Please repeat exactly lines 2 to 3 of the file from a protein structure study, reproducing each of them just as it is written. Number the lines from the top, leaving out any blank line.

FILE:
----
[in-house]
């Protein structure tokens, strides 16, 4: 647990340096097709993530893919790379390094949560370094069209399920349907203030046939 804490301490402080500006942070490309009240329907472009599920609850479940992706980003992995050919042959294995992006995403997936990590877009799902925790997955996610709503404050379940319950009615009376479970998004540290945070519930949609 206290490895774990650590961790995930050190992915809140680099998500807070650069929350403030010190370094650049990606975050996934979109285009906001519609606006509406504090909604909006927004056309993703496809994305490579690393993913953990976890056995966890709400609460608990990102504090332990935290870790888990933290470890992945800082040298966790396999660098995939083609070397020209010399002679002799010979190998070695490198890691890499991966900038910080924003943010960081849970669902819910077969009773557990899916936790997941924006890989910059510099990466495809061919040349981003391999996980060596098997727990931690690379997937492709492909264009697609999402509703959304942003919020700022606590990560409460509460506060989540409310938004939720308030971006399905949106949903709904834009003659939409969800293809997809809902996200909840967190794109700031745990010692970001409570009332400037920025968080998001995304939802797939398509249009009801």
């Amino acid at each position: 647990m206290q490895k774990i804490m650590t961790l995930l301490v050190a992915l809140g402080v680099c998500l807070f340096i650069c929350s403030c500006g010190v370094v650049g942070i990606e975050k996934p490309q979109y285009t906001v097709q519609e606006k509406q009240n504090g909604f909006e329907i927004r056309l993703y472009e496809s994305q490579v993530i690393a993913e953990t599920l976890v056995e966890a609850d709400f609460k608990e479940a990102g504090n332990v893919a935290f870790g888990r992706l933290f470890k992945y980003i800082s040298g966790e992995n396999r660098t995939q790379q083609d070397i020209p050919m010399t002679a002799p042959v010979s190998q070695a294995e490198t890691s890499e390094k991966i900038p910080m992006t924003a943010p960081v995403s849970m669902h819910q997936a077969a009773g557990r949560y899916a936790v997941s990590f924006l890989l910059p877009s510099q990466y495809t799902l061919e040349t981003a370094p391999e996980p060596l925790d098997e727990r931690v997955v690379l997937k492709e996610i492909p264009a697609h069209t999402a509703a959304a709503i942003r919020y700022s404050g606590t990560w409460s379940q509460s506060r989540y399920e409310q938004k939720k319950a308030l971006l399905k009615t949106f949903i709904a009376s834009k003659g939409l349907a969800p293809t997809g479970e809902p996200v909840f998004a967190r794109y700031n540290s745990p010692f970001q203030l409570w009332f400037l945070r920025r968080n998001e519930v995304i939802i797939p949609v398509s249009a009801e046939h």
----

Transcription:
């Protein structure tokens, strides 16, 4: 647990340096097709993530893919790379390094949560370094069209399920349907203030046939 804490301490402080500006942070490309009240329907472009599920609850479940992706980003992995050919042959294995992006995403997936990590877009799902925790997955996610709503404050379940319950009615009376479970998004540290945070519930949609 206290490895774990650590961790995930050190992915809140680099998500807070650069929350403030010190370094650049990606975050996934979109285009906001519609606006509406504090909604909006927004056309993703496809994305490579690393993913953990976890056995966890709400609460608990990102504090332990935290870790888990933290470890992945800082040298966790396999660098995939083609070397020209010399002679002799010979190998070695490198890691890499991966900038910080924003943010960081849970669902819910077969009773557990899916936790997941924006890989910059510099990466495809061919040349981003391999996980060596098997727990931690690379997937492709492909264009697609999402509703959304942003919020700022606590990560409460509460506060989540409310938004939720308030971006399905949106949903709904834009003659939409969800293809997809809902996200909840967190794109700031745990010692970001409570009332400037920025968080998001995304939802797939398509249009009801």
């Amino acid at each position: 647990m206290q490895k774990i804490m650590t961790l995930l301490v050190a992915l809140g402080v680099c998500l807070f340096i650069c929350s403030c500006g010190v370094v650049g942070i990606e975050k996934p490309q979109y285009t906001v097709q519609e606006k509406q009240n504090g909604f909006e329907i927004r056309l993703y472009e496809s994305q490579v993530i690393a993913e953990t599920l976890v056995e966890a609850d709400f609460k608990e479940a990102g504090n332990v893919a935290f870790g888990r992706l933290f470890k992945y980003i800082s040298g966790e992995n396999r660098t995939q790379q083609d070397i020209p050919m010399t002679a002799p042959v010979s190998q070695a294995e490198t890691s890499e390094k991966i900038p910080m992006t924003a943010p960081v995403s849970m669902h819910q997936a077969a009773g557990r949560y899916a936790v997941s990590f924006l890989l910059p877009s510099q990466y495809t799902l061919e040349t981003a370094p391999e996980p060596l925790d098997e727990r931690v997955v690379l997937k492709e996610i492909p264009a697609h069209t999402a509703a959304a709503i942003r919020y700022s404050g606590t990560w409460s379940q509460s506060r989540y399920e409310q938004k939720k319950a308030l971006l399905k009615t949106f949903i709904a009376s834009k003659g939409l349907a969800p293809t997809g479970e809902p996200v909840f998004a967190r794109y700031n540290s745990p010692f970001q203030l409570w009332f400037l945070r920025r968080n998001e519930v995304i939802i797939p949609v398509s249009a009801e046939h």